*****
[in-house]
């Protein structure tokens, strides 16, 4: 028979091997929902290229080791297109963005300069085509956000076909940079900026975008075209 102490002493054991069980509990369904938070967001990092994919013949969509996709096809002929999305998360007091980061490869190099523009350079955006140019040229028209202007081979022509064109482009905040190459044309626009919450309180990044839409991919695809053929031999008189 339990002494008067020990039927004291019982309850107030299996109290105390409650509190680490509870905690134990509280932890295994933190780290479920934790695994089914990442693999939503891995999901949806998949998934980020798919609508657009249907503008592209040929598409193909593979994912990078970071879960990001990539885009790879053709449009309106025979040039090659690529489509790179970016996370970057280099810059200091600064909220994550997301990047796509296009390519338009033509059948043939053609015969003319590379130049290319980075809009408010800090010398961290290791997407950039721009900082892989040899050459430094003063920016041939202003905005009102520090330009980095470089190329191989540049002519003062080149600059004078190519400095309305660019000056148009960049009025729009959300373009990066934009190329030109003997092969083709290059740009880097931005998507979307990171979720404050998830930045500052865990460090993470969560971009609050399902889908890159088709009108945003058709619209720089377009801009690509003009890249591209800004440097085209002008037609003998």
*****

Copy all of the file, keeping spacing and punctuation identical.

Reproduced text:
[in-house]
């Protein structure tokens, strides 16, 4: 028979091997929902290229080791297109963005300069085509956000076909940079900026975008075209 102490002493054991069980509990369904938070967001990092994919013949969509996709096809002929999305998360007091980061490869190099523009350079955006140019040229028209202007081979022509064109482009905040190459044309626009919450309180990044839409991919695809053929031999008189 339990002494008067020990039927004291019982309850107030299996109290105390409650509190680490509870905690134990509280932890295994933190780290479920934790695994089914990442693999939503891995999901949806998949998934980020798919609508657009249907503008592209040929598409193909593979994912990078970071879960990001990539885009790879053709449009309106025979040039090659690529489509790179970016996370970057280099810059200091600064909220994550997301990047796509296009390519338009033509059948043939053609015969003319590379130049290319980075809009408010800090010398961290290791997407950039721009900082892989040899050459430094003063920016041939202003905005009102520090330009980095470089190329191989540049002519003062080149600059004078190519400095309305660019000056148009960049009025729009959300373009990066934009190329030109003997092969083709290059740009880097931005998507979307990171979720404050998830930045500052865990460090993470969560971009609050399902889908890159088709009108945003058709619209720089377009801009690509003009890249591209800004440097085209002008037609003998």